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October 5, 2018 4:26 pm

At Protest, Students Say Columbia University Fails to Protect Zionists From Harassment

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Dalia Zahger, president of Students Supporting Israel, speaking at a rally at Columbia University on September 4, 2018. Photo: Ofir Dayan.

A student group at Columbia University protested on Thursday against what it described as the administration’s tolerance of harassment directed at Zionists.

Some 50 members of Students Supporting Israel, Columbia alumni, and community members gathered before the university’s main gates in the afternoon, holding Israeli flags and signs that read, “all students deserve protection,” and “don’t dismiss, act on this.”

SSI’s grievances are rooted in a complaint plaint filed in January with Columbia’s Student Governing Board, which said that anti-Zionist clubs have fostered “an unacceptably hostile environment,” and “systematically maligned, harassed and silenced” Zionist voices.

The administration did not take any action based on this or several other subsequent complaints, SSI said. The school has also been criticized for tolerating professors who take a hard-line stance against Israel, like Hamid Dabashi, who in May claimed that the Jewish state is behind “[e]very dirty treacherous ugly and pernicious act happening in the world.”

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Dabashi’s comments were condemned in a petition signed by nearly 250 affiliated with Columbia and Barnard College, including 35 faculty and staff members.

“We don’t expect anything extra than any other student group, we just want to make sure that Columbia enforces their own rules of conduct,” SSI President Dalia Zahger said during the protest. “It’s not just about us, it’s not just about Israel, it’s for every single student to be able to stand up and have their complaints heard and not dismissed.”

The group also distanced itself from three individuals affiliated with the far-right Jewish Defense League who were present at the event.

“Because we strongly condemn the beliefs and actions of those who associate with JDL in any capacity, our leadership immediately and sternly asked these individuals to leave the premises,” the SSI said in a statement on Thursday. “Instead of walking away, however, they simply moved around the police barricade and protested inappropriately a mere ten feet away from us. We apologize for any distress the three individuals caused.”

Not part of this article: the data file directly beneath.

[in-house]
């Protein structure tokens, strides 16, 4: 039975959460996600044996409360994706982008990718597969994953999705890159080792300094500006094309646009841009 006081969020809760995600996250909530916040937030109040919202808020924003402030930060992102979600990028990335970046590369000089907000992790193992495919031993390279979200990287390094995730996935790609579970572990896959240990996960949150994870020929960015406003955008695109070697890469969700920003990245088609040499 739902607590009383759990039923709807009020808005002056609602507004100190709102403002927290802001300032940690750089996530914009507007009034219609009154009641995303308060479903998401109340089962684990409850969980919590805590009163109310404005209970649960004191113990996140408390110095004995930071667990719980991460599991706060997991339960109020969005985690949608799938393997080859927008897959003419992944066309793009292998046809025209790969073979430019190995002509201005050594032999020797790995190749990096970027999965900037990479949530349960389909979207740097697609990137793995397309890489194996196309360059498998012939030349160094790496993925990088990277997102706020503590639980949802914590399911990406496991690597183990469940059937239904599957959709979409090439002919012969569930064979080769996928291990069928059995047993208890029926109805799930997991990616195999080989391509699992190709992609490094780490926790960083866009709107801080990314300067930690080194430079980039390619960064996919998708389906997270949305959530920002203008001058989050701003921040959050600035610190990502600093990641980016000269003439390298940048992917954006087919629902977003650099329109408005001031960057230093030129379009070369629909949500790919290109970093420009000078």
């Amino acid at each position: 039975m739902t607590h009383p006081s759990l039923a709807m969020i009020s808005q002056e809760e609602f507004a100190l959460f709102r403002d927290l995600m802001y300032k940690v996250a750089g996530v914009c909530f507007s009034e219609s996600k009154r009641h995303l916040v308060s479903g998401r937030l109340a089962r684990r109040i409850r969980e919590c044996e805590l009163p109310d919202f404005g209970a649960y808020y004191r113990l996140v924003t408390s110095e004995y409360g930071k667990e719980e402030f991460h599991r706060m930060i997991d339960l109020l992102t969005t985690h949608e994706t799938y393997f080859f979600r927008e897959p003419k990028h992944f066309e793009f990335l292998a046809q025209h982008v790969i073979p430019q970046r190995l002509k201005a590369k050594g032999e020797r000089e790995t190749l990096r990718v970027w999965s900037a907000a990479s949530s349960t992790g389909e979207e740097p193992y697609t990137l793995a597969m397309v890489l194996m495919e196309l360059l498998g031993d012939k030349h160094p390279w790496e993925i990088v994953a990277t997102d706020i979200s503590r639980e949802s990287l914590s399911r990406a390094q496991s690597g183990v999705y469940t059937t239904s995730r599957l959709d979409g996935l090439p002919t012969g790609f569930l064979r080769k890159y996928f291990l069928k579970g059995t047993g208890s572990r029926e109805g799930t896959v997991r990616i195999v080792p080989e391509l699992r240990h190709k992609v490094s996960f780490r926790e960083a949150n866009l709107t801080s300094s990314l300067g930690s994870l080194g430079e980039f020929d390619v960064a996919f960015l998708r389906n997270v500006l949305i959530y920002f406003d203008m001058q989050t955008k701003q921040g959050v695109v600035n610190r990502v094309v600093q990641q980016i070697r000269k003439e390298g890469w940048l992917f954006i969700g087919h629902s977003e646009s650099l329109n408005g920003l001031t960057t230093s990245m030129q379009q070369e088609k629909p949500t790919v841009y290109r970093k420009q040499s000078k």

The rally was not co-sponsored by other Columbia student groups, though the president of Aryeh: Columbia Students Association for Israel acknowledged that the “campus can certainly be difficult to navigate for pro-Israel students.”

“Students here are used to anti-Israel clubs denouncing the nature and legitimacy of Israel,” Adele Stolovitz told The Algemeiner. “Nonetheless, we encourage our members to think for themselves and rely on the community that we try to instill as a source of dialogue and security.”

The university said in a statement on Thursday that it condemns antisemitism “in any form,” and “will always work with students who have concerns about their physical safety, allow debate on contentious questions where our students hold strong views, and provide essential personal and group support.”

When conflict arises, students can meet “with Columbia’s offices that focus on discrimination and harassment and file reports about specific concerns,” the statement noted. “Those reports are reviewed promptly, and investigations and sanctions may follow, depending on the circumstances.”

“Importantly, in light of recent news reporting, it is also essential to recognize that Columbia proudly stands as one of the great academic centers of Jewish life, culture and scholarship,” the school added. “The wealth of research, teaching and learning at Columbia is enriched by the University’s widely respected Institute for Israel and Jewish Studies, our strong partnerships with Israeli universities, and our longstanding joint degree programs with Jewish Theological Seminary.”

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